Have a happy new year!

Regards,

John

P. S. @PvM belated thanks for spotting my error.

TOne of the advantages of working in certain jobs for the USPS is getting to read all kinds of great journals and mags for free, and often before they hit the newsstand. I saw this right after Xmas, and it was awesome. :) I was even lucky enough to see it early in my shift so I could read it on my breaks before work ended. Made me sick to put it in the recycling bin (no forwarding address!), although what really does me in is tossing Science and Nature. That hurts!

I recently posted an article at http://clintondoubtsdarwin.com that takes a close look at time in Western Civilization. I found time a product of human activity describable by cultural continuity and cultural change. In that context Mr. Darwin’s notion that nature grants the time necessary for natural selection is without empirical support—which embarrasses his theory. Simply putting “clinton doubts darwin” in the search function in Yahoo, Google, or Internet Explorer will get to the article. It’s content will not comfort the editors of Scientific American.

Charles A. Clinton said:

I recently posted an article at http://clintondoubtsdarwin.com that takes a close look at time in Western Civilization. I found time a product of human activity describable by cultural continuity and cultural change. In that context Mr. Darwin’s notion that nature grants the time necessary for natural selection is without empirical support—which embarrasses his theory. Simply putting “clinton doubts darwin” in the search function in Yahoo, Google, or Internet Explorer will get to the article. It’s content will not comfort the editors of Scientific American.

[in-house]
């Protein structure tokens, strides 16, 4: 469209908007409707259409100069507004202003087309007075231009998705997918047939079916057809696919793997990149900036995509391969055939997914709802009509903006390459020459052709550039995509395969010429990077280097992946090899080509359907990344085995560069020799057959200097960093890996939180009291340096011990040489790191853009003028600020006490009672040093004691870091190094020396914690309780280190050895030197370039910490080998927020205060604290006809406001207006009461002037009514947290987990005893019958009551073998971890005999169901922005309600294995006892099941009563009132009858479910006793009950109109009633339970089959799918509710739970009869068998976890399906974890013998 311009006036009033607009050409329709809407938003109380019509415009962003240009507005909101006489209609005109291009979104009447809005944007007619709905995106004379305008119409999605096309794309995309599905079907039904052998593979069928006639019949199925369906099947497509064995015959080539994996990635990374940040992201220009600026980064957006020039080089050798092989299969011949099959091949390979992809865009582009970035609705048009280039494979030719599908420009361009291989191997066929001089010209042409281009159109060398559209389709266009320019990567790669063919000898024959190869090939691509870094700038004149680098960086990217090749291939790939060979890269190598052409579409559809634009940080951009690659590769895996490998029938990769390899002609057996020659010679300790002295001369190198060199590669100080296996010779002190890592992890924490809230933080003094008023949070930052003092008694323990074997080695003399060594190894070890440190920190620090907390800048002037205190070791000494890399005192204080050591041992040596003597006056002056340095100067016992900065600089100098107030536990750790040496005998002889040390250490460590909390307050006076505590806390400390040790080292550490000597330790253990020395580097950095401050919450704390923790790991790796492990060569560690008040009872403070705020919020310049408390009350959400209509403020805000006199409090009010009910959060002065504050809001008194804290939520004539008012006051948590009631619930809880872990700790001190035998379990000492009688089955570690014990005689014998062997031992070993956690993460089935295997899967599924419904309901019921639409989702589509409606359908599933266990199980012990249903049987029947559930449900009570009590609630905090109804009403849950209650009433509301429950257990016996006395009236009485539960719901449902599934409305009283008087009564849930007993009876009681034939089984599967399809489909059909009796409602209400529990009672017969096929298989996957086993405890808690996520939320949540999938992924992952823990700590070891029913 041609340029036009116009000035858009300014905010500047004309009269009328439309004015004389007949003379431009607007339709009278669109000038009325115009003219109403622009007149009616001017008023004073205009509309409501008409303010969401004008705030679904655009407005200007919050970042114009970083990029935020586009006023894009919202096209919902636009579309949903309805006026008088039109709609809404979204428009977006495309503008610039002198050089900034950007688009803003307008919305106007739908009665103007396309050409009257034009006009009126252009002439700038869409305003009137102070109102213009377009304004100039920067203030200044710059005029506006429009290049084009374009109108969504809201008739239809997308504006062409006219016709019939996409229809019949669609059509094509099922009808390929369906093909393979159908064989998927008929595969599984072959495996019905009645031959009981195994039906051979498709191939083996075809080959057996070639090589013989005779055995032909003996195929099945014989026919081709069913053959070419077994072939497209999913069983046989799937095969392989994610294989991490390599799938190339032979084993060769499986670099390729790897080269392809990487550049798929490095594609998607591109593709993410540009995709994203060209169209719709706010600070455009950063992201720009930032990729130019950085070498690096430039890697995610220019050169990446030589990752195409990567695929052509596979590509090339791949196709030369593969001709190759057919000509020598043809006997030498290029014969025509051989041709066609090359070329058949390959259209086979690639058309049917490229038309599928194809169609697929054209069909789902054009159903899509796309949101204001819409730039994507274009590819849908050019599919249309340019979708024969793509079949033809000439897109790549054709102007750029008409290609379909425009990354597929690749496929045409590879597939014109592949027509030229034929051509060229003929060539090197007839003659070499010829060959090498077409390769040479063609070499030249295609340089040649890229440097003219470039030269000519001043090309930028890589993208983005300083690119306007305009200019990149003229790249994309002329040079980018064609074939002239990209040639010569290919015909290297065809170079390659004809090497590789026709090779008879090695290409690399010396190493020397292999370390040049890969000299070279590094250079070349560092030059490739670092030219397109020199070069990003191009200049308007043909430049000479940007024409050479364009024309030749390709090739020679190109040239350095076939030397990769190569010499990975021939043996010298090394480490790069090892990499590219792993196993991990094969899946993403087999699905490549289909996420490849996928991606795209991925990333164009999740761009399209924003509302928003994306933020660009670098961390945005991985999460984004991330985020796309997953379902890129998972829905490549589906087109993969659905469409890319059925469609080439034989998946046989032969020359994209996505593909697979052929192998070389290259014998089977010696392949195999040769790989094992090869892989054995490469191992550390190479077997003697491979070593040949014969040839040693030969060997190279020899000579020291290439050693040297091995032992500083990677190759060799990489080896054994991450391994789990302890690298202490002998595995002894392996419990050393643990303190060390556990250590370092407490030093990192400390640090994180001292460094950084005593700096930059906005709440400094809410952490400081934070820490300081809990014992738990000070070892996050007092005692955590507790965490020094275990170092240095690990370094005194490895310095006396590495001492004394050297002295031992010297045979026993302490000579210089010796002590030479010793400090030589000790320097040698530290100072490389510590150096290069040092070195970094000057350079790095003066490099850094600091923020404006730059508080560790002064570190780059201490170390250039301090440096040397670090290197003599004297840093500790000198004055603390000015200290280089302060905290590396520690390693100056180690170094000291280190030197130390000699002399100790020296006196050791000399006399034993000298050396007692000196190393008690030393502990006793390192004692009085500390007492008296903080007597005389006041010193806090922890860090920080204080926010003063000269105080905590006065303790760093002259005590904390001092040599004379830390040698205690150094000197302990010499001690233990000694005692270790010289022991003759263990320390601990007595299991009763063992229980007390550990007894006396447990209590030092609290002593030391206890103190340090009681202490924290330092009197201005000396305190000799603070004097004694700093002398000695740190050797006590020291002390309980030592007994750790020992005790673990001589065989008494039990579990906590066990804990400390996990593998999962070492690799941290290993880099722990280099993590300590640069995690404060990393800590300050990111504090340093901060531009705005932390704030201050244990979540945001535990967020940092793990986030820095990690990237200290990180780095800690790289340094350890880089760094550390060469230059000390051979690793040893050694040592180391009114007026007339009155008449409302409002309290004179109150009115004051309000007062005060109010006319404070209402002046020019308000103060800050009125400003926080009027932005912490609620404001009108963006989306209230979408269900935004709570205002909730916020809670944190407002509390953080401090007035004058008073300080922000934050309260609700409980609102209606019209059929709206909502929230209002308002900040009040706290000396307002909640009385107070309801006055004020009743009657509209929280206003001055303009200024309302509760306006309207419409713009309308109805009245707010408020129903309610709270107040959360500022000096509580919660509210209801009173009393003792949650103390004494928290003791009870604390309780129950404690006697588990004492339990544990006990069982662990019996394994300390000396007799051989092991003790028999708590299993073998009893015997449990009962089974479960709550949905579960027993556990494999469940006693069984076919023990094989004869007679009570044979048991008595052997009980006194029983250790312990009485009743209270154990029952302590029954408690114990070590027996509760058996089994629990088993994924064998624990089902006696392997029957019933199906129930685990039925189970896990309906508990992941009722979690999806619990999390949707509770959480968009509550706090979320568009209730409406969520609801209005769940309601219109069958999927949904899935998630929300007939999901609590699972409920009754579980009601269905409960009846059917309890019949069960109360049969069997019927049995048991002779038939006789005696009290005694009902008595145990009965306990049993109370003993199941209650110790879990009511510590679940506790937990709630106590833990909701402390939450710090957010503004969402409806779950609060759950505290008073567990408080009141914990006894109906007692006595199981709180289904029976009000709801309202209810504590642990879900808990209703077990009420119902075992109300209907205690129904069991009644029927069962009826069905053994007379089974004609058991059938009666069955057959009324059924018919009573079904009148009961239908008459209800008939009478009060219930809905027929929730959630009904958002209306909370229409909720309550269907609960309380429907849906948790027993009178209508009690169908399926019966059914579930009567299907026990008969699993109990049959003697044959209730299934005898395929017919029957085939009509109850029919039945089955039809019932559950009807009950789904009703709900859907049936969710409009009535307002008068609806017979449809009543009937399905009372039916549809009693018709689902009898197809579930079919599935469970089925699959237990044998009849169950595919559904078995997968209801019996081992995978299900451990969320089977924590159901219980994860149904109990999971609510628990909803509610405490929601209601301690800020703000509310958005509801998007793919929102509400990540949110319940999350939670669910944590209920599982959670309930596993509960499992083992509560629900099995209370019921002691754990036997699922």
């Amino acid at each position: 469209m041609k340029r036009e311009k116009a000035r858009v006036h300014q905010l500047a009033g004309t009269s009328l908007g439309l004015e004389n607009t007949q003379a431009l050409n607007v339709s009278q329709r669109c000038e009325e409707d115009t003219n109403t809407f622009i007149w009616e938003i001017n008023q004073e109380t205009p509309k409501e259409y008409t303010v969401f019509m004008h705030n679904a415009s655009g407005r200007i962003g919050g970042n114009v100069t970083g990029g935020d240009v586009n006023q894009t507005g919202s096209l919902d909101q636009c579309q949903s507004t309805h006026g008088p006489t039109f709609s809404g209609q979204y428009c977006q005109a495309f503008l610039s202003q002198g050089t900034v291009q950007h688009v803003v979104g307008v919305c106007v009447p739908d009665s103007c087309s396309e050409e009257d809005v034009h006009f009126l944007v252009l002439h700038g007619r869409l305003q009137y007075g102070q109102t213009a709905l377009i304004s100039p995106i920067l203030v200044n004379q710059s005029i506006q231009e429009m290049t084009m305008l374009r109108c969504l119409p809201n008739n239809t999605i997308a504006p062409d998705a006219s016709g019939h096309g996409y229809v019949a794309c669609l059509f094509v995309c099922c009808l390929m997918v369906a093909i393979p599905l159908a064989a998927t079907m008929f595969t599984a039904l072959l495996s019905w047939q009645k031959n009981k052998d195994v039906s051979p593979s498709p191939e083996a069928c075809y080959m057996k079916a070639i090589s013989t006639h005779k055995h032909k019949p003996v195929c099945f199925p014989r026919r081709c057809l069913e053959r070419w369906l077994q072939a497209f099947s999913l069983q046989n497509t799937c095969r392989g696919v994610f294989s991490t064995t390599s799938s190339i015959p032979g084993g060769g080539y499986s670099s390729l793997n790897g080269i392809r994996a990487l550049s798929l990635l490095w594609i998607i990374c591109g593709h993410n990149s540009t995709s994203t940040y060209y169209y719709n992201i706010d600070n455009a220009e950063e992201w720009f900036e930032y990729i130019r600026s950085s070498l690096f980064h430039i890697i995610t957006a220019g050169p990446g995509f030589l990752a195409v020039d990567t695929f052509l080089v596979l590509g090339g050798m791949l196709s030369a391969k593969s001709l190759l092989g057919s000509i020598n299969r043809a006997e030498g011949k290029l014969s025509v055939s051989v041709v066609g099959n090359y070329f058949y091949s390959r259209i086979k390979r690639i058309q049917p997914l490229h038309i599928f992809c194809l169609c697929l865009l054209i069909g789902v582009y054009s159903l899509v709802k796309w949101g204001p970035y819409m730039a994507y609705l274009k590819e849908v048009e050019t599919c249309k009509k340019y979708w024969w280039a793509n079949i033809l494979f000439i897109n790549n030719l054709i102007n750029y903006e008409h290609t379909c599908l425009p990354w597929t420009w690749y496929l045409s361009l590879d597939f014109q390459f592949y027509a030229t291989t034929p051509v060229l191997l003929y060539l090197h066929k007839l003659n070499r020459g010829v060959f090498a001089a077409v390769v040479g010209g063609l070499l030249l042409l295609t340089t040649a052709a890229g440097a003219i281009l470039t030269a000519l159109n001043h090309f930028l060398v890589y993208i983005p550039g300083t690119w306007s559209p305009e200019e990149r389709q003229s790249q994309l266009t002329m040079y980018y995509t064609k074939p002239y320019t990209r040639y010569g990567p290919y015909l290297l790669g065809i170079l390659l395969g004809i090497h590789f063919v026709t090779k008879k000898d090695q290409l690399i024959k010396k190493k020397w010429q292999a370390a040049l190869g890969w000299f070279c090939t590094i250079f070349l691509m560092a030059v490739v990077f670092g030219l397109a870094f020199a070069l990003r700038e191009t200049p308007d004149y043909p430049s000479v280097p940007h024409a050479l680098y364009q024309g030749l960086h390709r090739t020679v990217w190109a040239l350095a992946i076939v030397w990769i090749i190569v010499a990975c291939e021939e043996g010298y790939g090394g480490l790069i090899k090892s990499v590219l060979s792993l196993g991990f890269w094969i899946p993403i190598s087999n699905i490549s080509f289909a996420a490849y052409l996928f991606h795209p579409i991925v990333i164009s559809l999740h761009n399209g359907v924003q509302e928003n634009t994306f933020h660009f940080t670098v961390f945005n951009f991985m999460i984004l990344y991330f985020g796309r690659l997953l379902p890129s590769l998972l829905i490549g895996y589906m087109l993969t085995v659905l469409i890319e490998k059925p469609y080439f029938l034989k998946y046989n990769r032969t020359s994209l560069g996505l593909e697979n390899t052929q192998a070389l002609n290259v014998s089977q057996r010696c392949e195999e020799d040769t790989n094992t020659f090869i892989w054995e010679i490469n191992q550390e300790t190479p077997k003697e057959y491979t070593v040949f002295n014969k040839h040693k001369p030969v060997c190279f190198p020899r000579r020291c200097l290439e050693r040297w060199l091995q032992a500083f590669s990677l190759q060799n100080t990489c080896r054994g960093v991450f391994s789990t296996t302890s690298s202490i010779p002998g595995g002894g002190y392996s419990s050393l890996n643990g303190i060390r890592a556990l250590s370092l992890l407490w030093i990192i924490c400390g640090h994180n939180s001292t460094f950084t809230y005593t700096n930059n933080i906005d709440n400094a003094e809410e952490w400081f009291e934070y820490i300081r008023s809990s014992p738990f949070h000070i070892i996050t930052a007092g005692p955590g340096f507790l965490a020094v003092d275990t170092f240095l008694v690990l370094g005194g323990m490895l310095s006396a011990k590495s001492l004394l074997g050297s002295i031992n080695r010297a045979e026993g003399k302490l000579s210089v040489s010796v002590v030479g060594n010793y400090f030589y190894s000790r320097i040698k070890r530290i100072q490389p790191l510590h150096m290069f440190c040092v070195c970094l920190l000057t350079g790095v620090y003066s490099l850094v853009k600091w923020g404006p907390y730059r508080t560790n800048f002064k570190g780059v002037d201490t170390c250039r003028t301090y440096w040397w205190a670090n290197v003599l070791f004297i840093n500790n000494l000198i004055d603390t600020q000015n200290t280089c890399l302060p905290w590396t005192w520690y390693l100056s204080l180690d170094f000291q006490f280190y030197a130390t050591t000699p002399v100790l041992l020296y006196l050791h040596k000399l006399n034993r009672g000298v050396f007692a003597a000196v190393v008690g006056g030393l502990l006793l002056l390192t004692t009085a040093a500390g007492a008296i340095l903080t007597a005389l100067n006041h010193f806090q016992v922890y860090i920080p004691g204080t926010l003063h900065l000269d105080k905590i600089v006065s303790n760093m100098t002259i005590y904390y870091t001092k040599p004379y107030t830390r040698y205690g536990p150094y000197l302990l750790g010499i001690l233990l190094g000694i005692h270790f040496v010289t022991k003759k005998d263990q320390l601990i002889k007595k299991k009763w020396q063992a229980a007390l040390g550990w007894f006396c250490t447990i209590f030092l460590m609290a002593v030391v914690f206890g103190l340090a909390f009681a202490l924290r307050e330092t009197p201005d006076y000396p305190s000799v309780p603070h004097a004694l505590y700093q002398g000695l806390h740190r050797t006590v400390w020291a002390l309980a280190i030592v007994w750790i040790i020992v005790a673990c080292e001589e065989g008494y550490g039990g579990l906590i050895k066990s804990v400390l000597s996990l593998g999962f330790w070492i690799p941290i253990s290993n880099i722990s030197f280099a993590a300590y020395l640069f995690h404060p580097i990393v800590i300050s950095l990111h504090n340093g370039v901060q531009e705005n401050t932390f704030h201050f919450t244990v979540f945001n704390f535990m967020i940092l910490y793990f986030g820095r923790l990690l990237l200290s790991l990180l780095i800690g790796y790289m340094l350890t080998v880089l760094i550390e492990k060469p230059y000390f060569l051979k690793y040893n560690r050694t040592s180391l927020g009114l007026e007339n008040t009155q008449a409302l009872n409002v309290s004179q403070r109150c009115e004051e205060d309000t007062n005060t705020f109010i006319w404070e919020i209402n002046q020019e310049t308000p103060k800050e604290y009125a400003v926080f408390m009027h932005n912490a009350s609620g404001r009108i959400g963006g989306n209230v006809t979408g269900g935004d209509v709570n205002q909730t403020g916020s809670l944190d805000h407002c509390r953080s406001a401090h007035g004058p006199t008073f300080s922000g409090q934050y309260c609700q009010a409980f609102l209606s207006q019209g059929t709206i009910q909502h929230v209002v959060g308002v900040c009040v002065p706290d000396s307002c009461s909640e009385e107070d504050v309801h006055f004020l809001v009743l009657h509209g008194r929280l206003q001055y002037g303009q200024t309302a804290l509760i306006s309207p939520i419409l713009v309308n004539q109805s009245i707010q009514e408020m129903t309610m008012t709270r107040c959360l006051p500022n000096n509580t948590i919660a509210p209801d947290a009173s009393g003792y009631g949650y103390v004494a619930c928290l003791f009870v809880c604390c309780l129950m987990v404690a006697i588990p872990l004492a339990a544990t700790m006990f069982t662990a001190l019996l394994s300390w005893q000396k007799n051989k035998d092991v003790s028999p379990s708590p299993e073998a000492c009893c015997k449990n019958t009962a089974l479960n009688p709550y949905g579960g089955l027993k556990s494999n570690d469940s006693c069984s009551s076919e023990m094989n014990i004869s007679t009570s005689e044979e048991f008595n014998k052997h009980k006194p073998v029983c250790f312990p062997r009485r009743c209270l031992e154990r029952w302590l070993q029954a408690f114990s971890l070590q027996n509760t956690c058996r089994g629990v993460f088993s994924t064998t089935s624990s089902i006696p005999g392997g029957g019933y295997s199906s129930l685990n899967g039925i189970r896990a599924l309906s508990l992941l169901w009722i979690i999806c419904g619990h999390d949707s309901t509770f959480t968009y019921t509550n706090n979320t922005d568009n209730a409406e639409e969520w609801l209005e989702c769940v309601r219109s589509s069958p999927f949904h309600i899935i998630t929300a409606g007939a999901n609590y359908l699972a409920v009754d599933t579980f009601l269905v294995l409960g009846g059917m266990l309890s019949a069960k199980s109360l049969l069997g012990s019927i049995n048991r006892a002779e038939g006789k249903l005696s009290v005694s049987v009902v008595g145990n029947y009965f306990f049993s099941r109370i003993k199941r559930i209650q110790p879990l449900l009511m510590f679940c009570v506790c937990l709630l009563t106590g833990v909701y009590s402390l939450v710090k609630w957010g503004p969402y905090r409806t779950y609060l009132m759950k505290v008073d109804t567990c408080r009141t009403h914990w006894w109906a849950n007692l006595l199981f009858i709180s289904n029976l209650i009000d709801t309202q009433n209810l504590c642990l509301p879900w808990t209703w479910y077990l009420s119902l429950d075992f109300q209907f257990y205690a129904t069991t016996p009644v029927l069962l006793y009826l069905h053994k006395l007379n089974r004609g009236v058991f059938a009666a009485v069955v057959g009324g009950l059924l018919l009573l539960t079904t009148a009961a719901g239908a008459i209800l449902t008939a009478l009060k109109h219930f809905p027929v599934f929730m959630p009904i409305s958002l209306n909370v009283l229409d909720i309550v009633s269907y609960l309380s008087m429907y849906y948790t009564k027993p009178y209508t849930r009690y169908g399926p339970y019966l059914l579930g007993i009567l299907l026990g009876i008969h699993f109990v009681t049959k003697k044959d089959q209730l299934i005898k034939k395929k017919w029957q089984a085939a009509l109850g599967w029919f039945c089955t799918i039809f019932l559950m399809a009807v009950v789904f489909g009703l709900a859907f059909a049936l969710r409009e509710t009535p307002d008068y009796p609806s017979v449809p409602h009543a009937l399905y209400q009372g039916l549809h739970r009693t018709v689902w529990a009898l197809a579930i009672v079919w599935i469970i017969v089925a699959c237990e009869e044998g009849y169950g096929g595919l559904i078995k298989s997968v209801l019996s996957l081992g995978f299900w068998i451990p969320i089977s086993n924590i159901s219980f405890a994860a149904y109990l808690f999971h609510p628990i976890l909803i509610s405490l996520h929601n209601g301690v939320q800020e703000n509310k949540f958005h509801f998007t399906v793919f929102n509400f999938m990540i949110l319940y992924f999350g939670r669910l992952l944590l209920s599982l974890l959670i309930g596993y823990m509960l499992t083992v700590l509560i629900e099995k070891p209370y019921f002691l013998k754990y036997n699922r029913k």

oh my god…

Another three-line “refutation” of not only Darwin, but of all physics. Hilarious.

“Time is an illusion. Lunch time doubly so.” – Ford Prefect.

There. That asssertion didn’t take a 79Mb (!) .pdf download.

I expect as much from those who worship at Darwin’s tomb. But if you wish to bury Doubting Darwin: Considering Time And Natural Selection you might address the issue raised in it. Namely that time is a product of human activity and not, as Darwin wrote, granted by nature and directly related to natural selection. Darwin’s independent variable, time, is in trouble here and no amount of evasion disguises that point.

Cordially

Charles A. Clinton

PvM said:

oh my god…

My reaction was: “Huh?” That’s not a question. I’m not EVEN gonna ask this guy for an explanation. I might get one.

Cheers – MrG / http://www.vectorsite.net

Nobody on the side of science worships Darwin. The anti-evolutionists come much closer to that than any science supporter, when they attribute way more power to one scientist than any one scientist actually has, especially one from 1 or 2 centuries ago.

Henry

I expect as much from those who worship at Darwin’s tomb

Well, there you go, wrong on science when it comes to physics and biology.

Namely that time is a product of human activity

Are there actually people out there capable of taking that claim seriously?

Henry

Henry J said: